The devastated relatives of a family whose bodies were found hanging in their Ras Al Khaimah apartment have urged Indian and UAE authorities to find the truth behind their deaths and trace their missing passports.
The couple's parents in India refused to believe Anil Kumar, 44, and his wife Sreeja, 31, were capable of killing their daughter Anusree, 8, and themselves.
"I cannot believe this is true," said Omanakuttan V, the father of Sreeja, after the family's cremation yesterday in their home town in Kerala.
"They were very attached to each other. There was lots of love among all of them.
"My granddaughter would always tell me how her parents were teasing her."
The three bodies had been flown in from Sharjah to Kochi early on Thursday morning.
Police, who suspect murder-suicide, this week said the family had been struggling with financial problems.
"They cannot murder their daughter," said Mr Omanakuttan. "According to forensics, the three of them were found hanging in different rooms. How is that possible?
"The Indian Embassy, the Indian Association and UAE authorities have to prove how this happened and find out where are their passports."
The grief-stricken father was informed of the deaths last Saturday by Mr Kumar's family.
Mr Omanakuttan said the passports belonging to his daughter and granddaughter were believed to be missing, while Mr Kumar's passport was found in their apartment.
"We are helpless. This sort of tragedy should not happen to anybody. We have to find out the truth," he said.
The couple had told her family last month that Sreeja and Anusree were preparing to come back to India permanently in the next few days.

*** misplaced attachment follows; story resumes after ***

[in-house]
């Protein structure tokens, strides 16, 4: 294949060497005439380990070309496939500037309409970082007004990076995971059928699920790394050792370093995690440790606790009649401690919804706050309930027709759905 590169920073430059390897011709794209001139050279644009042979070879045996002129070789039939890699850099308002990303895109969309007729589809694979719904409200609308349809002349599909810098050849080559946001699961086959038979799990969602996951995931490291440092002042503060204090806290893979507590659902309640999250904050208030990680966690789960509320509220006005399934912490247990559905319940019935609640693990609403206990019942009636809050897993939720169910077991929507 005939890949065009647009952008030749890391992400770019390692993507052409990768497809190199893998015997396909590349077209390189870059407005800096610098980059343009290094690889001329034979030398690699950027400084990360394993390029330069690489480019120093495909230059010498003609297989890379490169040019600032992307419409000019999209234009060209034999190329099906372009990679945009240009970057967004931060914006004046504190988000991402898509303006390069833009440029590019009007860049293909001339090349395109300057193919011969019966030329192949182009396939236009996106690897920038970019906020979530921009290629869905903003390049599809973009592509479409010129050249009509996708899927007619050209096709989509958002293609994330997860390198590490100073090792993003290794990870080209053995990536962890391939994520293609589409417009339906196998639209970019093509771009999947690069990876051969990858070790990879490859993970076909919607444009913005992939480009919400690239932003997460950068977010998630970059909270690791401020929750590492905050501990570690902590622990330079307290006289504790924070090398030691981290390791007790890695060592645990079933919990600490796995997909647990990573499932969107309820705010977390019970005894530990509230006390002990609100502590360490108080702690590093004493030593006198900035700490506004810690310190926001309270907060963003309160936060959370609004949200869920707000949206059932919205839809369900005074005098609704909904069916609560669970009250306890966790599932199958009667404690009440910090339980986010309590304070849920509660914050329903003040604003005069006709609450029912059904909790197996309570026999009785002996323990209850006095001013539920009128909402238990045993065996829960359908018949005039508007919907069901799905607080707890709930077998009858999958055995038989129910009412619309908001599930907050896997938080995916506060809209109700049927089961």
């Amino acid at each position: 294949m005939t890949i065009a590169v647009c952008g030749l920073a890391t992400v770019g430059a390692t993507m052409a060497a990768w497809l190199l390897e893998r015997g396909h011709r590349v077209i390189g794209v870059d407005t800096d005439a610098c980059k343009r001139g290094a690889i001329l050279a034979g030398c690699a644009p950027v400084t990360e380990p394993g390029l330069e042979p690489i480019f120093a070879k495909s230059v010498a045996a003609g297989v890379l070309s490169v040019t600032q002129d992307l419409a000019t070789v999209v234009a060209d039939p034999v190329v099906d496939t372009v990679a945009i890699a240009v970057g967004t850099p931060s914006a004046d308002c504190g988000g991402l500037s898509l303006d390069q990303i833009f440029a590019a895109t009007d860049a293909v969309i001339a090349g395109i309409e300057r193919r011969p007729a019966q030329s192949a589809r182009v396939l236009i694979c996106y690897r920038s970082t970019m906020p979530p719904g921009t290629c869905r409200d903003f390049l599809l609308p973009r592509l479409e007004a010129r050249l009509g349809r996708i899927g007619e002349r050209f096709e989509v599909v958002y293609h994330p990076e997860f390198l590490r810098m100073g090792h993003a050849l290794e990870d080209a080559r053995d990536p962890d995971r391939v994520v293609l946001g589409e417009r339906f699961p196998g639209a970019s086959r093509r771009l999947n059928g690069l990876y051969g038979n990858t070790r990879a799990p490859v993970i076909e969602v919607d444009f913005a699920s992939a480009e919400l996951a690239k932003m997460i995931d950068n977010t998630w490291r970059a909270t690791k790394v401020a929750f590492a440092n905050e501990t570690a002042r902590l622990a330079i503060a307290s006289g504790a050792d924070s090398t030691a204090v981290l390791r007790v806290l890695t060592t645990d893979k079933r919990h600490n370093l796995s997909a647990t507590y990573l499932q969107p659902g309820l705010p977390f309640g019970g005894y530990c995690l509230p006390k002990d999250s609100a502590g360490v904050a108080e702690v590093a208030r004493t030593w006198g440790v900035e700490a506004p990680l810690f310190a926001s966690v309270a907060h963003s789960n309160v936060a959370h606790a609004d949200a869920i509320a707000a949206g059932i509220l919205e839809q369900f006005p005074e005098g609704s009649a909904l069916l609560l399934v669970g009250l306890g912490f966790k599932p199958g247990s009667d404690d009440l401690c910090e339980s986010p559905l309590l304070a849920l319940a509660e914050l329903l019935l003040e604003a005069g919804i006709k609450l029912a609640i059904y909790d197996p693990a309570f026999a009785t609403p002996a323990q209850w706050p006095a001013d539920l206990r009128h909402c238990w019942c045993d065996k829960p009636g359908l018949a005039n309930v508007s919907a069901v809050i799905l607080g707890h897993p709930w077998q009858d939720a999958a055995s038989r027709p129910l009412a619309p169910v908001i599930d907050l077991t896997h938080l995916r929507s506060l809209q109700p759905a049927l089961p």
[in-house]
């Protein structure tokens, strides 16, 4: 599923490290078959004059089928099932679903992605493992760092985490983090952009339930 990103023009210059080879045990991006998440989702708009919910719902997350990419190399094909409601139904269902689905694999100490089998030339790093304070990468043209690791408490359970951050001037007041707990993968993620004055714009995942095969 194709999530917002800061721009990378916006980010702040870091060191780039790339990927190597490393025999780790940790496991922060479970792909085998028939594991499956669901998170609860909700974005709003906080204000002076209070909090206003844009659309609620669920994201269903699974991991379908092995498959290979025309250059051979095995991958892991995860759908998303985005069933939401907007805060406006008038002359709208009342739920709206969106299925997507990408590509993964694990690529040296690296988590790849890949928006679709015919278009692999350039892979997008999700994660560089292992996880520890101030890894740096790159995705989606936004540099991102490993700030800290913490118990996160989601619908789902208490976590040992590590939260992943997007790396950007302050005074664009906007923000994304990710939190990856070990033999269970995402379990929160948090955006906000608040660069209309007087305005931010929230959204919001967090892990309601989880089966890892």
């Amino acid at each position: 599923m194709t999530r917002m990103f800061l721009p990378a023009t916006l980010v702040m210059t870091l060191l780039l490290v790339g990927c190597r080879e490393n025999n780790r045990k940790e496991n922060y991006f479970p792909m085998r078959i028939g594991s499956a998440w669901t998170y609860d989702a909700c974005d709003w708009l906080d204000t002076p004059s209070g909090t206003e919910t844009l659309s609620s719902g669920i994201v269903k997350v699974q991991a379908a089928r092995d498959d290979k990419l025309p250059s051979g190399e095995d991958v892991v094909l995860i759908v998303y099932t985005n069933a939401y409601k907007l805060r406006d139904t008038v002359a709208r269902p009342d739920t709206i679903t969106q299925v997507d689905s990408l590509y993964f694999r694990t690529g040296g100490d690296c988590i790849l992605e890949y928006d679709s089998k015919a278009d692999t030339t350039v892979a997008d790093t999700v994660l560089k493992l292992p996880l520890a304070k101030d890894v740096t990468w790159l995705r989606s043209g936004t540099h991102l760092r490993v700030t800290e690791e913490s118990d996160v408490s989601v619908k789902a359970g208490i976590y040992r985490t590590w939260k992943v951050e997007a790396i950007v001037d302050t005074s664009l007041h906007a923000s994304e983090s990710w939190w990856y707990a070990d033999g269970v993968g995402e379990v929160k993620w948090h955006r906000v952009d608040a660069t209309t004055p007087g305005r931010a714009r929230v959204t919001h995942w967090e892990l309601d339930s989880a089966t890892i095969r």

Mr Omanakuttan said his son-in-law had also talked of plans to come home after settling his business.
Close friends of the family said Anusree had stopped going to school since April, when she was supposed to start Grade 3.
"We are deeply shocked. We still believe they are living in Ras Al Khaimah," said Mr Omanakuttan, who remembered the couple as independent and soft-spoken people.
He had tried to ring the family some days ago but the phone rang out quickly.
"We do not if they were already dead when we tried calling them," Mr Omanakuttan said.
The bodies were flown by Air India and received by a handful of relatives.
"I couldn't even bring myself to open the boxes and see the bodies," said Mr Omanakuttan. "I didn't go to the crematorium as my family was worried that I may not be able to withstand the proceedings."
The couple's relatives, friends and acquaintances bid an emotional farewell to the family at the funerals, said Ramesh Kumar, who had accompanied the bodies from the UAE.
"Even people who didn't know them were affected by the news," Mr Kumar said. "It was extremely hard for me to believe what has happened."
He said he had lost contact with the family for the past year, despite knowing them for several years.
"Their daughter used to come to our house often," Mr Kumar said. "They had even stopped sending her to school since April this year. I tried contacting them to find out what happened, but nobody ever answered the phone."